NTSB report sheds light on Superstition Mountains plane crash - Fox 2 News Headlines

NTSB report sheds light on Superstition Mountains plane crash

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PHOENIX -

It's been almost two years since six people died in a horrific plane crash in the Superstition Mountains.

Among the dead, three children and their father from Mesa.

Now a new report from the NTSB is shedding some light on the factors involved in the crash.

The report indicates the Rockwell 690 with six people on board, was operating perfectly.

Flying straight and level - at about 190 knots - when it slammed into the superstition mountains.

Karen Perry lost her three children in the crash.

The last video ever taken of them was captured by security cameras at Falcon Field minutes before they boarded the plane.

The children's father, Shawn Perry and two other men on board also died.

The facts in this latest report point to pilot error as the main cause of the crash.

The report shows the pilot, Russell Hardy, took off to the northeast, made a right turn and likely plotted a straight line to Safford -- a line that took him directly into the mountain. Something referred to as controlled flight into terrain.

The report also notes that the plane that had six seats was required to be equipped with a "Terrain Avoidance warning system." There was no warning system on board.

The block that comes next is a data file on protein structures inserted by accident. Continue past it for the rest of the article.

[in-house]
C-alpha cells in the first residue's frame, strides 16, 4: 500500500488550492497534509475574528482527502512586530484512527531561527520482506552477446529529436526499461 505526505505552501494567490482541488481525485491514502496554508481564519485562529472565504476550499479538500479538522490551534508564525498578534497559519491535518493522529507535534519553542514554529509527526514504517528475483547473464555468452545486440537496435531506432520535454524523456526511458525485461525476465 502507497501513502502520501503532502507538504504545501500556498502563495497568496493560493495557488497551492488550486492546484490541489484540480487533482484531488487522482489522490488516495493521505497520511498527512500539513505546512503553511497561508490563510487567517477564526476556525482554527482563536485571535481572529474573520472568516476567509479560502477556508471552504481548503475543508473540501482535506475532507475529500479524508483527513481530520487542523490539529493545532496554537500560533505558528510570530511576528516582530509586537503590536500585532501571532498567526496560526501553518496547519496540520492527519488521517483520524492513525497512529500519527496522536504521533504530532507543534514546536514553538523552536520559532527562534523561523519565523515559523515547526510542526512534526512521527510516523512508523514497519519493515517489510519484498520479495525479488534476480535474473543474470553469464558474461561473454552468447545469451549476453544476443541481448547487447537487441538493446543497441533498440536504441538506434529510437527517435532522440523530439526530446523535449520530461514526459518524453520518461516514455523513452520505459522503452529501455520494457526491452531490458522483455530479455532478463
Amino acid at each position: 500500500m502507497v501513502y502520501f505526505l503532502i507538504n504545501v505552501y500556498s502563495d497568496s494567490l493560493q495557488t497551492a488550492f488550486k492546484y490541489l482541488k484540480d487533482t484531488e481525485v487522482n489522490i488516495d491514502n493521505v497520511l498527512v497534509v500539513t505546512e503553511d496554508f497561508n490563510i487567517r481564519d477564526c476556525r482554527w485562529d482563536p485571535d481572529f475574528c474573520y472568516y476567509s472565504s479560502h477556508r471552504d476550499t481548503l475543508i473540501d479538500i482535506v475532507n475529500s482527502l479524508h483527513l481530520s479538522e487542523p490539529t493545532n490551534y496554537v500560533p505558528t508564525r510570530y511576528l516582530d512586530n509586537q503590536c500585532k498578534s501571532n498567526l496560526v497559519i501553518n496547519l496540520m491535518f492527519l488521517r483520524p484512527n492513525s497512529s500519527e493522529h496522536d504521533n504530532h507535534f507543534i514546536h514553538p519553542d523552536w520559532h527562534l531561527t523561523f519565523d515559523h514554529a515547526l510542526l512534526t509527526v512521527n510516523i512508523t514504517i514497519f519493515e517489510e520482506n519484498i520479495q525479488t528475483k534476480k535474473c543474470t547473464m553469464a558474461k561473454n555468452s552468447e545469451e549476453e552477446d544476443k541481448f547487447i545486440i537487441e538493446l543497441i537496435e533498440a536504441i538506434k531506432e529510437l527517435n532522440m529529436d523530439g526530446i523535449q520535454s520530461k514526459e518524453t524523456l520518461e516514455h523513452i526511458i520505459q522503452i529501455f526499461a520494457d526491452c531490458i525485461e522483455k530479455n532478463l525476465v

The plane, also should not have been flying that night.

It had just been purchased in Indiana. The FAA only permitted the plane to be flown from Indiana to Safford for delivery. It should not have been flying or ferrying passengers.

The airspace in the area of the crash has also come into question.

As FOX 10 uncovered in an exclusive report last year, we uncovered a secret internal memo from the FAA.  Three of its own investigators determined the airspace design in the area of the crash is deficient.

Pilots flying visual flight rules in that area have to dodge mountains.  They are not allowed to fly above 5,000 feet because of incoming jetliners --  a problem the FAA has known about for years, but has not corrected.

Airspace is given scant mention in this latest report.

Meantime, Karen Perry reached a settlement with the owner of the airplane - for the wrongful death of her three children.

The final report, which will determine probable cause, should be issued in about a month.
    
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